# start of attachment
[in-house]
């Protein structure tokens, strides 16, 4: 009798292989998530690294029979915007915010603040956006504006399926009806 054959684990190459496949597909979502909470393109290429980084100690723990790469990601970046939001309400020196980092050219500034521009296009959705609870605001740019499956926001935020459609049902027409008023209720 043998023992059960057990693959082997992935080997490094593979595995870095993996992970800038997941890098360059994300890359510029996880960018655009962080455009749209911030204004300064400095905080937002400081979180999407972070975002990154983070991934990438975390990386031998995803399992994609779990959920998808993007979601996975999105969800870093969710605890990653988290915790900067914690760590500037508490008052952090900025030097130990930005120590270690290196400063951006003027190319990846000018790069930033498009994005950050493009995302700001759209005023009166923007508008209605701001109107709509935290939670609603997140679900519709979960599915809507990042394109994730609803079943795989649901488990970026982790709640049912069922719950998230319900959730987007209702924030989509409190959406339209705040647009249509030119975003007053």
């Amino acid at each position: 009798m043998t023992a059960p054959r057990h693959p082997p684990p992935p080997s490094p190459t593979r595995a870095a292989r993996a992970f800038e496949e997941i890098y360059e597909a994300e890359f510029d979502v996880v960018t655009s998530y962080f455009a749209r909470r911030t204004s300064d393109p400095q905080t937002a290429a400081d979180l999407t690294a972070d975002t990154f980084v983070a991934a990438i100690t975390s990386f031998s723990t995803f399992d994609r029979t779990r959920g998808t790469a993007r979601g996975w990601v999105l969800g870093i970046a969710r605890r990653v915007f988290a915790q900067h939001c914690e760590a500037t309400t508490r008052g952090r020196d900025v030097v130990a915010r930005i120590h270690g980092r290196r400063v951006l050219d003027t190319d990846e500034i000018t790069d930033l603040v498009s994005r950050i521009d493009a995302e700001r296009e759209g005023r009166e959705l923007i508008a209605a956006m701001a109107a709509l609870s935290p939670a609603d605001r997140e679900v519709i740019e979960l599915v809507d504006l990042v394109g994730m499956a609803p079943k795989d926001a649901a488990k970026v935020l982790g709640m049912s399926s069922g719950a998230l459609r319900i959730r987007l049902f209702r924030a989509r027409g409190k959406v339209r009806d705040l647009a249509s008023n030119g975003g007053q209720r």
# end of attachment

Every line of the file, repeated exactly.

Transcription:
[in-house]
């Protein structure tokens, strides 16, 4: 009798292989998530690294029979915007915010603040956006504006399926009806 054959684990190459496949597909979502909470393109290429980084100690723990790469990601970046939001309400020196980092050219500034521009296009959705609870605001740019499956926001935020459609049902027409008023209720 043998023992059960057990693959082997992935080997490094593979595995870095993996992970800038997941890098360059994300890359510029996880960018655009962080455009749209911030204004300064400095905080937002400081979180999407972070975002990154983070991934990438975390990386031998995803399992994609779990959920998808993007979601996975999105969800870093969710605890990653988290915790900067914690760590500037508490008052952090900025030097130990930005120590270690290196400063951006003027190319990846000018790069930033498009994005950050493009995302700001759209005023009166923007508008209605701001109107709509935290939670609603997140679900519709979960599915809507990042394109994730609803079943795989649901488990970026982790709640049912069922719950998230319900959730987007209702924030989509409190959406339209705040647009249509030119975003007053």
């Amino acid at each position: 009798m043998t023992a059960p054959r057990h693959p082997p684990p992935p080997s490094p190459t593979r595995a870095a292989r993996a992970f800038e496949e997941i890098y360059e597909a994300e890359f510029d979502v996880v960018t655009s998530y962080f455009a749209r909470r911030t204004s300064d393109p400095q905080t937002a290429a400081d979180l999407t690294a972070d975002t990154f980084v983070a991934a990438i100690t975390s990386f031998s723990t995803f399992d994609r029979t779990r959920g998808t790469a993007r979601g996975w990601v999105l969800g870093i970046a969710r605890r990653v915007f988290a915790q900067h939001c914690e760590a500037t309400t508490r008052g952090r020196d900025v030097v130990a915010r930005i120590h270690g980092r290196r400063v951006l050219d003027t190319d990846e500034i000018t790069d930033l603040v498009s994005r950050i521009d493009a995302e700001r296009e759209g005023r009166e959705l923007i508008a209605a956006m701001a109107a709509l609870s935290p939670a609603d605001r997140e679900v519709i740019e979960l599915v809507d504006l990042v394109g994730m499956a609803p079943k795989d926001a649901a488990k970026v935020l982790g709640m049912s399926s069922g719950a998230l459609r319900i959730r987007l049902f209702r924030a989509r027409g409190k959406v339209r009806d705040l647009a249509s008023n030119g975003g007053q209720r």